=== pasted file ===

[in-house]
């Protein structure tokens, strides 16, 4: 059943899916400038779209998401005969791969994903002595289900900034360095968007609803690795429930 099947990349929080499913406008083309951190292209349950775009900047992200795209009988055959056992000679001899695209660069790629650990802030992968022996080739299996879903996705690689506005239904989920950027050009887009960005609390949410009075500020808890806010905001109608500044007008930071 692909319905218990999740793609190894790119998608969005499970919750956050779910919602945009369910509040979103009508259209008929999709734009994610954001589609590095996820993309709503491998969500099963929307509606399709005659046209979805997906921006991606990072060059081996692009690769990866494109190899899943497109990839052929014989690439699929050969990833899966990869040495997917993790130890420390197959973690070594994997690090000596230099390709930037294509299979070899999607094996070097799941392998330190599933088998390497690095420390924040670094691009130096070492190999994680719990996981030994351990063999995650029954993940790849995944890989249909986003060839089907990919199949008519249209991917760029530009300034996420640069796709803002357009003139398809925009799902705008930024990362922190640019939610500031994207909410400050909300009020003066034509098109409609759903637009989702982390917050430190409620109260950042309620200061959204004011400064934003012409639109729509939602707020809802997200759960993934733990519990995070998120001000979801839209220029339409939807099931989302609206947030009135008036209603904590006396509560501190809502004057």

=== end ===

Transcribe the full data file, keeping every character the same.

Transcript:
[in-house]
């Protein structure tokens, strides 16, 4: 059943899916400038779209998401005969791969994903002595289900900034360095968007609803690795429930 099947990349929080499913406008083309951190292209349950775009900047992200795209009988055959056992000679001899695209660069790629650990802030992968022996080739299996879903996705690689506005239904989920950027050009887009960005609390949410009075500020808890806010905001109608500044007008930071 692909319905218990999740793609190894790119998608969005499970919750956050779910919602945009369910509040979103009508259209008929999709734009994610954001589609590095996820993309709503491998969500099963929307509606399709005659046209979805997906921006991606990072060059081996692009690769990866494109190899899943497109990839052929014989690439699929050969990833899966990869040495997917993790130890420390197959973690070594994997690090000596230099390709930037294509299979070899999607094996070097799941392998330190599933088998390497690095420390924040670094691009130096070492190999994680719990996981030994351990063999995650029954993940790849995944890989249909986003060839089907990919199949008519249209991917760029530009300034996420640069796709803002357009003139398809925009799902705008930024990362922190640019939610500031994207909410400050909300009020003066034509098109409609759903637009989702982390917050430190409620109260950042309620200061959204004011400064934003012409639109729509939602707020809802997200759960993934733990519990995070998120001000979801839209220029339409939807099931989302609206947030009135008036209603904590006396509560501190809502004057």